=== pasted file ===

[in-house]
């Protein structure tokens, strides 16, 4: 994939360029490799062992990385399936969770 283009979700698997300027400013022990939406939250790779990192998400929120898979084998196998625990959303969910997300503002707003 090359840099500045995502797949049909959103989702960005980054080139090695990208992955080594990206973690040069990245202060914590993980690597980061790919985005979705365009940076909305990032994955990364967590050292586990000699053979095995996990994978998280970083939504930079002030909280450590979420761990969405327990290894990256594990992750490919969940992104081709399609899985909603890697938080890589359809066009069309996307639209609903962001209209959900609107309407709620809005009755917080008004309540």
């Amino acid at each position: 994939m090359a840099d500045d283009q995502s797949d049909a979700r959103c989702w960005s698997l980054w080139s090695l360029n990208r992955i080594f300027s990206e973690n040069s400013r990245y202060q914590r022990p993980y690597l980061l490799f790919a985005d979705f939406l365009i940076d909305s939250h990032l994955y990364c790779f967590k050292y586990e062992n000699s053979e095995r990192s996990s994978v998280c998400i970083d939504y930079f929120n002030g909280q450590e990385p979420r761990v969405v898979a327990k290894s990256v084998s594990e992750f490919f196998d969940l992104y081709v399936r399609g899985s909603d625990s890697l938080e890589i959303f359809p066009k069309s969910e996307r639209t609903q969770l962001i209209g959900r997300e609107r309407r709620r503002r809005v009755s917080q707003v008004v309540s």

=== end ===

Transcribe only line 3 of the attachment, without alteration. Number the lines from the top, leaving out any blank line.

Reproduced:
């Amino acid at each position: 994939m090359a840099d500045d283009q995502s797949d049909a979700r959103c989702w960005s698997l980054w080139s090695l360029n990208r992955i080594f300027s990206e973690n040069s400013r990245y202060q914590r022990p993980y690597l980061l490799f790919a985005d979705f939406l365009i940076d909305s939250h990032l994955y990364c790779f967590k050292y586990e062992n000699s053979e095995r990192s996990s994978v998280c998400i970083d939504y930079f929120n002030g909280q450590e990385p979420r761990v969405v898979a327990k290894s990256v084998s594990e992750f490919f196998d969940l992104y081709v399936r399609g899985s909603d625990s890697l938080e890589i959303f359809p066009k069309s969910e996307r639209t609903q969770l962001i209209g959900r997300e609107r309407r709620r503002r809005v009755s917080q707003v008004v309540s």